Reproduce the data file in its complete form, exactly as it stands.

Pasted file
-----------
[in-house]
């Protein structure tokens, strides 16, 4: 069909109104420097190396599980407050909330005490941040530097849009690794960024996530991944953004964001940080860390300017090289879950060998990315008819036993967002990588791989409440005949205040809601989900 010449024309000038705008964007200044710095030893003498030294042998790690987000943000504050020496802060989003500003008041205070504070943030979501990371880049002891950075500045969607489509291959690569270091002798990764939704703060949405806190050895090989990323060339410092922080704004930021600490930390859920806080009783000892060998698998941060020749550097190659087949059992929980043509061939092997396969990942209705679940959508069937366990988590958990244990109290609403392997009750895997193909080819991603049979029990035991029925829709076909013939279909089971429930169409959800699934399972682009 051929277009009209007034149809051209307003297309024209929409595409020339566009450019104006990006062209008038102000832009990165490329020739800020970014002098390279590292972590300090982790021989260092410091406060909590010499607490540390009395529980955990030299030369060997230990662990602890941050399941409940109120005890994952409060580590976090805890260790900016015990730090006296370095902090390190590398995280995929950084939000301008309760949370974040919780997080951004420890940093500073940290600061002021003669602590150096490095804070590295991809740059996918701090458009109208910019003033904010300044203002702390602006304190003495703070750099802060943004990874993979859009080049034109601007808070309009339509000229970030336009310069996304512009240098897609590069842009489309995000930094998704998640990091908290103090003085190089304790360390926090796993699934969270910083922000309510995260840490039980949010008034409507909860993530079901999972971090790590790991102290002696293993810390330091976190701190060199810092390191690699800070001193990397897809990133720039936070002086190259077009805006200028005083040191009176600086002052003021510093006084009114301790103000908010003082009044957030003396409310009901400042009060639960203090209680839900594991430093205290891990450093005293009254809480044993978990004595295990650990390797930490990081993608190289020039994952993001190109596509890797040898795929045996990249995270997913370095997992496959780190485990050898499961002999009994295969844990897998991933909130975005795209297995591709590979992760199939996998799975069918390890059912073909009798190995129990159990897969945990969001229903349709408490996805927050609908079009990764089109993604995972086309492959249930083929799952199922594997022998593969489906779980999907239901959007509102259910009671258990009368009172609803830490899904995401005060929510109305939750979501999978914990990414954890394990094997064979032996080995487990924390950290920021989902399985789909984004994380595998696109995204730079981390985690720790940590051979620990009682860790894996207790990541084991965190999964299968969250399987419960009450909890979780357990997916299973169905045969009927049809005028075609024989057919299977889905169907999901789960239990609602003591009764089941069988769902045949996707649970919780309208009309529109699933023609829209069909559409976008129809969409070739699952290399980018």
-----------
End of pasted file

[in-house]
């Protein structure tokens, strides 16, 4: 069909109104420097190396599980407050909330005490941040530097849009690794960024996530991944953004964001940080860390300017090289879950060998990315008819036993967002990588791989409440005949205040809601989900 010449024309000038705008964007200044710095030893003498030294042998790690987000943000504050020496802060989003500003008041205070504070943030979501990371880049002891950075500045969607489509291959690569270091002798990764939704703060949405806190050895090989990323060339410092922080704004930021600490930390859920806080009783000892060998698998941060020749550097190659087949059992929980043509061939092997396969990942209705679940959508069937366990988590958990244990109290609403392997009750895997193909080819991603049979029990035991029925829709076909013939279909089971429930169409959800699934399972682009 051929277009009209007034149809051209307003297309024209929409595409020339566009450019104006990006062209008038102000832009990165490329020739800020970014002098390279590292972590300090982790021989260092410091406060909590010499607490540390009395529980955990030299030369060997230990662990602890941050399941409940109120005890994952409060580590976090805890260790900016015990730090006296370095902090390190590398995280995929950084939000301008309760949370974040919780997080951004420890940093500073940290600061002021003669602590150096490095804070590295991809740059996918701090458009109208910019003033904010300044203002702390602006304190003495703070750099802060943004990874993979859009080049034109601007808070309009339509000229970030336009310069996304512009240098897609590069842009489309995000930094998704998640990091908290103090003085190089304790360390926090796993699934969270910083922000309510995260840490039980949010008034409507909860993530079901999972971090790590790991102290002696293993810390330091976190701190060199810092390191690699800070001193990397897809990133720039936070002086190259077009805006200028005083040191009176600086002052003021510093006084009114301790103000908010003082009044957030003396409310009901400042009060639960203090209680839900594991430093205290891990450093005293009254809480044993978990004595295990650990390797930490990081993608190289020039994952993001190109596509890797040898795929045996990249995270997913370095997992496959780190485990050898499961002999009994295969844990897998991933909130975005795209297995591709590979992760199939996998799975069918390890059912073909009798190995129990159990897969945990969001229903349709408490996805927050609908079009990764089109993604995972086309492959249930083929799952199922594997022998593969489906779980999907239901959007509102259910009671258990009368009172609803830490899904995401005060929510109305939750979501999978914990990414954890394990094997064979032996080995487990924390950290920021989902399985789909984004994380595998696109995204730079981390985690720790940590051979620990009682860790894996207790990541084991965190999964299968969250399987419960009450909890979780357990997916299973169905045969009927049809005028075609024989057919299977889905169907999901789960239990609602003591009764089941069988769902045949996707649970919780309208009309529109699933023609829209069909559409976008129809969409070739699952290399980018």